Wednesday, November 29, 2023

Aftershock shakes Indonesia in search of earthquake survivors | Indonesia News

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The death toll stands at 45 while 190 people are treated for serious injuries and 15,000 residents have sought temporary shelter.

A aftershock hit Indonesia’s Sulawesi island on Saturday as rescuers searched for people trapped under the rubble after an earthquake that killed at least 45 people, injured hundreds and sent thousands to flee to terror.

Indonesia’s Disaster Mitigation Agency said no damage or casualties were reported from the 5.0-magnitude aftershock in Mamuju and Majene districts in West Sulawesi a day after the earthquake in magnitude 6.2.

Friday earthquake sparked panic among residents of the island, which was hit by a tsunami earthquake in 2018 that killed thousands of people.

Dozens of bodies were transported under crumpled buildings in Mamuju, a town of around 110,000 residents, while others were killed in the southern part of the region after the earthquake.

“The latest data we have shows 45 dead,” said Arianto of the Mamuju Rescue Agency, who, like many Indonesians, has only one name.

The record was 42 Friday night.

Authorities did not give a figure on the number of residents who could be trapped under leveled buildings, including a collapsed hospital with more than a dozen patients and staff inside.

At least one hotel partially collapsed, while the office of the regional governor also suffered significant damage.

Solidarity of the Pope

About 15,000 residents fled to temporary shelters and nearly 190 people were treated for serious injuries, local authorities said.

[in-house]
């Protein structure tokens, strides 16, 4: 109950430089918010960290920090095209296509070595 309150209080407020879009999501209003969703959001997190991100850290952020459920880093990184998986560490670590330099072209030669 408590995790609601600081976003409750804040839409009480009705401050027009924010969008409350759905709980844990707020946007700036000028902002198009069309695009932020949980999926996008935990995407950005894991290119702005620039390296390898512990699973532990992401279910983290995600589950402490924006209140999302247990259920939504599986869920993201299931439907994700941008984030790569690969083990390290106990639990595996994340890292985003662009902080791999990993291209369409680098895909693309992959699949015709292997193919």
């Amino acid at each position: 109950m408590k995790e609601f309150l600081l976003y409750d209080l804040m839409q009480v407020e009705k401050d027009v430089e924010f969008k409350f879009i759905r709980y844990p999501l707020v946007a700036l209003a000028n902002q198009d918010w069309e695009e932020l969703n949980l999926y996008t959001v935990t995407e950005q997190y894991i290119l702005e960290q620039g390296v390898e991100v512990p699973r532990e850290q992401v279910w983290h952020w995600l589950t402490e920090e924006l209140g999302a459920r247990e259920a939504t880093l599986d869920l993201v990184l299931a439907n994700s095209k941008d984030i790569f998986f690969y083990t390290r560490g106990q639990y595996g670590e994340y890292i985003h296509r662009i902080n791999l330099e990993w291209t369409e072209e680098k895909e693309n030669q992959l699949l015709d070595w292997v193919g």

The Pope said he was “saddened” to learn of the earthquake.

“His Holiness Pope Francis expresses his deep solidarity with all those affected by this natural disaster,” the Vatican said in a statement.

“He prays for the rest of the deceased, the healing of the wounded and the consolation of all who mourn.

Footage from Friday’s scene showed locals trying to flee Mamuju by car and motorbike as they passed corrugated iron roofs and other construction debris strewn by the side of the road.

But landslides triggered by heavy rains and the earthquake blocked the main access road out of the seaside town.

The meteorological agency warned residents that the area could be affected by strong aftershocks and avoid the waterfront in the event of a tsunami.

The city’s airport was also damaged, authorities said.

The Indonesian Red Cross said it was rushing medical and relief supplies to the scene as teams scrambled to help locate the trapped residents.

The Indonesian Red Cross said it was delivering medical and relief supplies to West Sulawesi, with teams working to help locate the trapped residents. [Mawardi/AFP]

Save the Children warned that young people were among the most at risk.

“Although the extent of the damage caused by the earthquake remains uncertain, we know that children are often the most vulnerable after a disaster,” he said.

“It will be essential that children come first in any response, as they may have witnessed the death of loved ones or be separated from their parents.”

The epicenter of the earthquake was 36 km (22 miles) south of Mamuju and it had a relatively shallow depth of 18 km (11 miles).

Indonesia experiences frequent seismic and volcanic activity due to its location on the Pacific “Ring of Fire”, where tectonic plates collide.

In 2018, a 7.5 magnitude earthquake and subsequent tsunami in Palu on Sulawesi left more than 4,300 dead or missing.

On December 26, 2004, a 9.1 magnitude earthquake struck off Sumatra and triggered a tsunami that claimed 220,000 lives across the region, including around 170,000 in Indonesia.


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